Remember that game we played we played as kids, Telephone? We all sat in a circle and the teacher whispered a sentence or two in the first kid’s ear and that kid whispered it in the next kid’s ear, and so on until the messaged made its way through 20 children and the last one had to say it aloud. Remember how the message had changed dramatically, every time? Each of us listens differently, hear things differently, and repeat information differently. We each have experiences and ideas that make various parts of the message stick and the rest of it is just filled in by our brains. When a message begins at 20 to 25 words long, if each child swaps two words or alters one, or completely forgets what was said and leaves out part or makes something up, it dramatically changes the information that is passed along. The same is true for training.
New Employee Training
How is training conducted for your business? When you hire a new employee, is there formal training or is it on-the-job training? Do you host regular training or is it all reactive when someone messes up? If you are like most business owners, it is some combination. The benefit of standardized training is that every employee receives the same message. Everyone hears the original message directly from the teacher’s mouth. Yes, it is inevitable the message will still be altered upon being received by each individual, but it will be minimal.
With franchises, it is critically important to the success of the brand, to have corporate standard training. Where every franchisee receives the same training and the same training materials to use to train their employees. This approach will ensure that each location is as similar as possible, after all, branding is how franchises succeed.
A good franchise will have a detailed training manual so employees who are hired today are trained the same as an employee who was hired six months ago and will be trained the same as an employee who will be hired next month. Standardized training can be delivered in various ways: attending in-person training at a corporate location, online learning modules, and reading policy manuals. Ideally, new employee training would include all of these modes, and the worst training would be having employees read policy manuals.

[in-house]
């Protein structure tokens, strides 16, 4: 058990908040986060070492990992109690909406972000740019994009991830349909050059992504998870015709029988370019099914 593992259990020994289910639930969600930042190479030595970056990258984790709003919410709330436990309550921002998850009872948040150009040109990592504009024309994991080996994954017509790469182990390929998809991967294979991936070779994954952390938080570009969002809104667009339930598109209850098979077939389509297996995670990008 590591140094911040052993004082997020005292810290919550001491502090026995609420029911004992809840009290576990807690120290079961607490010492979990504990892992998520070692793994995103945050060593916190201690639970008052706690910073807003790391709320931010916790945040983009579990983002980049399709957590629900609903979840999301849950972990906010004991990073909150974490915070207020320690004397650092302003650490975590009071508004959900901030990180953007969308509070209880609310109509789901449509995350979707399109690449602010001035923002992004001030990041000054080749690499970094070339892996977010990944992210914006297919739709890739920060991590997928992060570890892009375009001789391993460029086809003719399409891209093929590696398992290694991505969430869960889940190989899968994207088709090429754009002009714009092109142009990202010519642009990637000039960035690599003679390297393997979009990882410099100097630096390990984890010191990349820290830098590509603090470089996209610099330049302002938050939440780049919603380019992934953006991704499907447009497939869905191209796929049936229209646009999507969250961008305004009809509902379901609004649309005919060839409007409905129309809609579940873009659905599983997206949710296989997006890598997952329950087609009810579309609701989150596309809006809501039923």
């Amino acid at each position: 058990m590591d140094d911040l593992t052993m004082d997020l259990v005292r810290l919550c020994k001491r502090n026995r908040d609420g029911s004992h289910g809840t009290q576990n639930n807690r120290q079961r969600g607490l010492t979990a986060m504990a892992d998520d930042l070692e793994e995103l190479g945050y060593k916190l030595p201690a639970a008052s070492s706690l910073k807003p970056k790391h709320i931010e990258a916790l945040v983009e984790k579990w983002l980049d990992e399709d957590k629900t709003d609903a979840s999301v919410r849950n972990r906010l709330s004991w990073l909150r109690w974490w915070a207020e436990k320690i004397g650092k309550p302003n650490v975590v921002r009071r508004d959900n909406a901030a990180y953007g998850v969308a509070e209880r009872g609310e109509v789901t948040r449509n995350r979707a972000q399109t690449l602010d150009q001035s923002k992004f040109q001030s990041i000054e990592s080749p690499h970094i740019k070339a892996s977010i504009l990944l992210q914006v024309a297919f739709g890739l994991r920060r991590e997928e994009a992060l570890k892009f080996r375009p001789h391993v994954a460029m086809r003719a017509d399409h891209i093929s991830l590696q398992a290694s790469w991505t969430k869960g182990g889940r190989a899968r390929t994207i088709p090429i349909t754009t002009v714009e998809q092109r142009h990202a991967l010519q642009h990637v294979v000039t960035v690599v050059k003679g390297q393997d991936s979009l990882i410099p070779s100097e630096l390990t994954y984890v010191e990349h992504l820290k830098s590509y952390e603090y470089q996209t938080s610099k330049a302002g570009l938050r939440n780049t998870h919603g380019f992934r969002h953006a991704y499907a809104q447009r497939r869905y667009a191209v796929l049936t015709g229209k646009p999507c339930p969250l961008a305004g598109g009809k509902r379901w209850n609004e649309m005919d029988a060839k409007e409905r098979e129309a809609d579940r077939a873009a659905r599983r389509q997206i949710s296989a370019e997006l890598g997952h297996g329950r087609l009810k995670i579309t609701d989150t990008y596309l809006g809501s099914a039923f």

Training should not stop once an employee completes new employee-orientation. Regular refreshers or in-services can reinforce current good practices and correct small issues before they become problems. Regardless of how long an employee has worked for you, there is something to be learned. Even if they have been doing something for 10 years, perhaps they see a different way of doing it in a refresher training that helps them save time.
Retraining or remedial training when someone messes up is a great way to correct problems. It can be valuable to take the opportunity to conduct training for the entire team. It should not be presented as mass punishment or correcting a problem but should be presented as a learning opportunity to improve the business.
Standardized training ensures that all employees are trained the same. This can be invaluable to the success of a franchise by creating consistency across locations.